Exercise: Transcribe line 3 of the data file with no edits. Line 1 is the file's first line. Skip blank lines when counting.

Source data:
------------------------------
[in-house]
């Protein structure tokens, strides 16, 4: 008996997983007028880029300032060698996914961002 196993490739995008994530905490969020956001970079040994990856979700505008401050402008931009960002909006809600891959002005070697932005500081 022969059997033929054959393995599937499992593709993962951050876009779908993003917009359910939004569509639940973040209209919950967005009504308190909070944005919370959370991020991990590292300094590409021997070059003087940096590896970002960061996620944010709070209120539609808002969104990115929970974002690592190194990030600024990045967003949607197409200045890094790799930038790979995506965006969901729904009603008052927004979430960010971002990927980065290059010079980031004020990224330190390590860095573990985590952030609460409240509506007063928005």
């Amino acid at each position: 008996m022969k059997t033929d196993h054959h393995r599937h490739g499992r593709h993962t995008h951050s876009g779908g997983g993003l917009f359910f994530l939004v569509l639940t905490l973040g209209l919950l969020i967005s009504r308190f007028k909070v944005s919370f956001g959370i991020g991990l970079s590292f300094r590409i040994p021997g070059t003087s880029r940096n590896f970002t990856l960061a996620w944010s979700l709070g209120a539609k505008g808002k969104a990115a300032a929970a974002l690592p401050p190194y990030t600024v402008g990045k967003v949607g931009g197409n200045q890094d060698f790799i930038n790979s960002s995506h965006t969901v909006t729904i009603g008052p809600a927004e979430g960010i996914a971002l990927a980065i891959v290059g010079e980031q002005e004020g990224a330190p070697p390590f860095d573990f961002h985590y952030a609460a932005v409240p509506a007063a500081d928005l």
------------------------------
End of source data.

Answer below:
């Amino acid at each position: 008996m022969k059997t033929d196993h054959h393995r599937h490739g499992r593709h993962t995008h951050s876009g779908g997983g993003l917009f359910f994530l939004v569509l639940t905490l973040g209209l919950l969020i967005s009504r308190f007028k909070v944005s919370f956001g959370i991020g991990l970079s590292f300094r590409i040994p021997g070059t003087s880029r940096n590896f970002t990856l960061a996620w944010s979700l709070g209120a539609k505008g808002k969104a990115a300032a929970a974002l690592p401050p190194y990030t600024v402008g990045k967003v949607g931009g197409n200045q890094d060698f790799i930038n790979s960002s995506h965006t969901v909006t729904i009603g008052p809600a927004e979430g960010i996914a971002l990927a980065i891959v290059g010079e980031q002005e004020g990224a330190p070697p390590f860095d573990f961002h985590y952030a609460a932005v409240p509506a007063a500081d928005l």